With the Super Bowl behind us, it's time to turn our attention to the NFL Draft and the incoming 2023 rookie class. Dwain McFarland breaks down the pros and cons of Bryce Young as a dynasty prospect.

Bryce Young

  • Rookie Draft ADP: 6
  • Underdog ADP: 137
  • Mock Draft v2: 1st overall (Panthers)
  • Landing Spot: Carolina Panthers (1st Overall)

Fantasy Outlook

On one hand, you could argue Young has a tough road ahead of him in Year 1. Carolina's offensive line ranked top 12 in pass block win rate last season but didn't receive any notable upgrades through free agency or the draft. Meanwhile, Atlanta beefed up their defense, and the Saints and Buccaneers ended ‘22 in the top 10 for adjusted sack rate. With an average pass-catching corps and no upside as a runner, Young could struggle early.

However, on the flip side, the former Alabama QB enters an enviable environment. Head coach Frank Reich and OC Thomas Brown (former Rams assistant head coach) have enough experience to blend Young's strengths into their play calling. Heavy doses of play-action or quick-game passing with YAC receivers like Jonathan Mingo could produce usable fantasy weeks, but we may have to wait well into the season to see those results.

Way-too-early 2023 redraft rank: Low-end QB2

Bryce Young is currently the No. 1 QB selection in most NFL mock drafts, but a lot can change between now and the draft with C.J. StroudAnthony Richardson, and Will Levis all gaining steam as of late.

Pro Football Focus (PFF) gave Young a 93.0 passer grade, which places him at the top of the rankings among 169 FBS QBs with at least 250 dropbacks over the last two seasons.

He delivered 8.8 yards per attempt (YPA) with a 65.6% completion rate, and both metrics were well above the FBS averages of 7.6 and 62.5%, respectively. Young can make throws to all levels of the field and understands how to handle the types of pressures and disguised coverage looks that the NFL will throw at him.

Yes, he played with high-end talent at Alabama, but Young isn’t just a product of the system. He can make plays both inside and outside of structure.

Concerns about his size could potentially cause him to drop in the draft, but make no mistake. Young is the best pure passer in this rookie class and would be a lock to go first overall in most draft classes if he were a prototypical prospect at 6’2 and 215 lbs.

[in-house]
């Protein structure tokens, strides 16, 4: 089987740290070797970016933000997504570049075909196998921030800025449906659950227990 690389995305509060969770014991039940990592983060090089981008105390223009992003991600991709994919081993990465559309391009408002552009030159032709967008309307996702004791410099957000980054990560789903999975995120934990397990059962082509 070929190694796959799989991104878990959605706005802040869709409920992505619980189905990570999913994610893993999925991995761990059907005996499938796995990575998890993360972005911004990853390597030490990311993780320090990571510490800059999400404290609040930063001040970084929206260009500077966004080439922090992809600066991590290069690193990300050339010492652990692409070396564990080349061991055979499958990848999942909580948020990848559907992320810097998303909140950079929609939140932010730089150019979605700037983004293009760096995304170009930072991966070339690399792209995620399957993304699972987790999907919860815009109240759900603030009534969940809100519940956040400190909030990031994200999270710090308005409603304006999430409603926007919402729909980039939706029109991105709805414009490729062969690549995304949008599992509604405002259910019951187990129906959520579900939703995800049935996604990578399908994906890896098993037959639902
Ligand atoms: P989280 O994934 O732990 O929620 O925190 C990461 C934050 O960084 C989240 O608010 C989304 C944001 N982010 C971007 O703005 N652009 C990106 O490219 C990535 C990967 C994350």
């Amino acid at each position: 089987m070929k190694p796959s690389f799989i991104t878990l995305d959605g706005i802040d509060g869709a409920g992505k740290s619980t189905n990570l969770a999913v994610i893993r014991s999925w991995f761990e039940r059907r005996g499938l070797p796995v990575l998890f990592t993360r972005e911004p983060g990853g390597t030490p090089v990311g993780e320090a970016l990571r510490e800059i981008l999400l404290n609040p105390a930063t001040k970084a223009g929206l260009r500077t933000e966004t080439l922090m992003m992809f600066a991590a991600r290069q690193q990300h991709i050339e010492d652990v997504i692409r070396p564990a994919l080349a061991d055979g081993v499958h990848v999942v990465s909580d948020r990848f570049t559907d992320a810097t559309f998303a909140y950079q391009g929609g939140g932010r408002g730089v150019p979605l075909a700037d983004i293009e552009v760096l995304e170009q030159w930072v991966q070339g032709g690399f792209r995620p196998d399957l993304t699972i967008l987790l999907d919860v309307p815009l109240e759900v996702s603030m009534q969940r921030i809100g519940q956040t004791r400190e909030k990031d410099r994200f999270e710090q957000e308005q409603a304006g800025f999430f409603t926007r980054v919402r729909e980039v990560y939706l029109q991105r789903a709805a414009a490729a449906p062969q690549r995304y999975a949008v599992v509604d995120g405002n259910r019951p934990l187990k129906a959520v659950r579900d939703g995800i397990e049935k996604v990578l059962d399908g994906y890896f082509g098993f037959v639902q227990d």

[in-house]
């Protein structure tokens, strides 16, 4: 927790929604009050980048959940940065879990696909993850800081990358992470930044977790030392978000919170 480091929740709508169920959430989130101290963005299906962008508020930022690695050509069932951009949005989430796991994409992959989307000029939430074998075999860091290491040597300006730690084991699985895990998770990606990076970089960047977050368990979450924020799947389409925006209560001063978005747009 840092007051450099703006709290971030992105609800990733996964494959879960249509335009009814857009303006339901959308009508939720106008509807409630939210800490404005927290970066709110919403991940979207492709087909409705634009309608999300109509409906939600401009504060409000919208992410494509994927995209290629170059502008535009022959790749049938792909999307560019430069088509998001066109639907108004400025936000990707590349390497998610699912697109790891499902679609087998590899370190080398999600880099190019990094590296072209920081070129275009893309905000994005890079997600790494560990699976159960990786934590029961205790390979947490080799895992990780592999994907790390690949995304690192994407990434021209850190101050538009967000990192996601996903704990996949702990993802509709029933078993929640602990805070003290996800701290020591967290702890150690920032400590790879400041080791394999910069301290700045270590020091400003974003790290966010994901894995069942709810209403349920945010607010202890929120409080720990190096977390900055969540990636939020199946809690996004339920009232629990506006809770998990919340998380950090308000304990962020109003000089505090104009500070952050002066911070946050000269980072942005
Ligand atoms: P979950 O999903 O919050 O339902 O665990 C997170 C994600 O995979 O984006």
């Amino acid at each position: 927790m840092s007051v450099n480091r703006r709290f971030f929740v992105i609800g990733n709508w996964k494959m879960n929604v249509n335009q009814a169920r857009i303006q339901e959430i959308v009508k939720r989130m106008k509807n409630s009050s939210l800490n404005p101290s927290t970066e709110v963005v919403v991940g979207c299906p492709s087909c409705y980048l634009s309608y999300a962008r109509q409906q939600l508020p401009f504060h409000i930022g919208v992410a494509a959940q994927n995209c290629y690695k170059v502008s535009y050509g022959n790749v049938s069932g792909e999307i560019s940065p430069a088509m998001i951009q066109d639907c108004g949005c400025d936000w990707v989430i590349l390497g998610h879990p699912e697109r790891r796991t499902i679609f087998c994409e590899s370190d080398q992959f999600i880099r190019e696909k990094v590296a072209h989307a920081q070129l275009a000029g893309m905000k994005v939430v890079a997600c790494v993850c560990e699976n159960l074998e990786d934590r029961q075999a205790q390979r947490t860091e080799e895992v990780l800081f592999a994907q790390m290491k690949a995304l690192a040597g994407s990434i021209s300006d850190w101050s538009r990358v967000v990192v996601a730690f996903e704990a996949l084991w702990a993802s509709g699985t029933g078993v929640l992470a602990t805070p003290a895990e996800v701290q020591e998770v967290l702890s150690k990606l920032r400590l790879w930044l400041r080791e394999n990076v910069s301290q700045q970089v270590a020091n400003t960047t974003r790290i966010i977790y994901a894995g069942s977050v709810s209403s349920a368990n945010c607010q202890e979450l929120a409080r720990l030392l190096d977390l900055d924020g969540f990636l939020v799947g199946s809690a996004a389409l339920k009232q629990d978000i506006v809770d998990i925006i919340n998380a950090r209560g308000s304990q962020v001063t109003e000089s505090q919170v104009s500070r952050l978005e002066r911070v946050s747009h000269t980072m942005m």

Bryce Young

Sep 10, 2022; Austin, Texas, USA; Alabama Crimson Tide quarterback Bryce Young (9) warms up before the game against the Texas Longhorns during the first half at at Darrell K Royal-Texas Memorial Stadium. Mandatory Credit: Scott Wachter-USA TODAY Sports


Exhibits downfield accuracy

No QB in this class was more accurate when targeting pass-catchers 10 or more yards downfield than Young, and having downfield accuracy is a key component for collegiate players transitioning to the NFL.

Young’s 63.3% adjusted completion rate (which removes drops credited to receivers) was well above the FBS average of 54.8%, demonstrating his ability to push the ball into downfield passing windows with precision.

Overcomes sub-optimal environments

While Alabama's offensive line excelled at pass-blocking, Young didn’t thrive due to that alone. According to draft analysts, he's a great processor as well.

Among the 146 QBs who registered at least 100 dropbacks under pressure, Young ranked sixth in passing grade on his 370 dropbacks under pressure. He delivered an eye-popping 26 TDs and only six INTs under duress, and his 8.4 YPA was sterling in comparison to the 6.1 YPA average of his peers.

His ability to overcome difficult situations goes beyond just navigating pressure in the pocket. Per PFF, when facing third or fourth-down conversions of six yards or longer, Young ranked as the No. 2 passer with a 10.1 YPA (second among qualifying QBs) and a 74.1% adjusted completion rate (10th among QBs).

And against disguised coverages, a growing trend in the NFL, Young was still able to diagnose and deliver results. It should come as no surprise that he ranked as the No. 1 passer against such looks per PFF.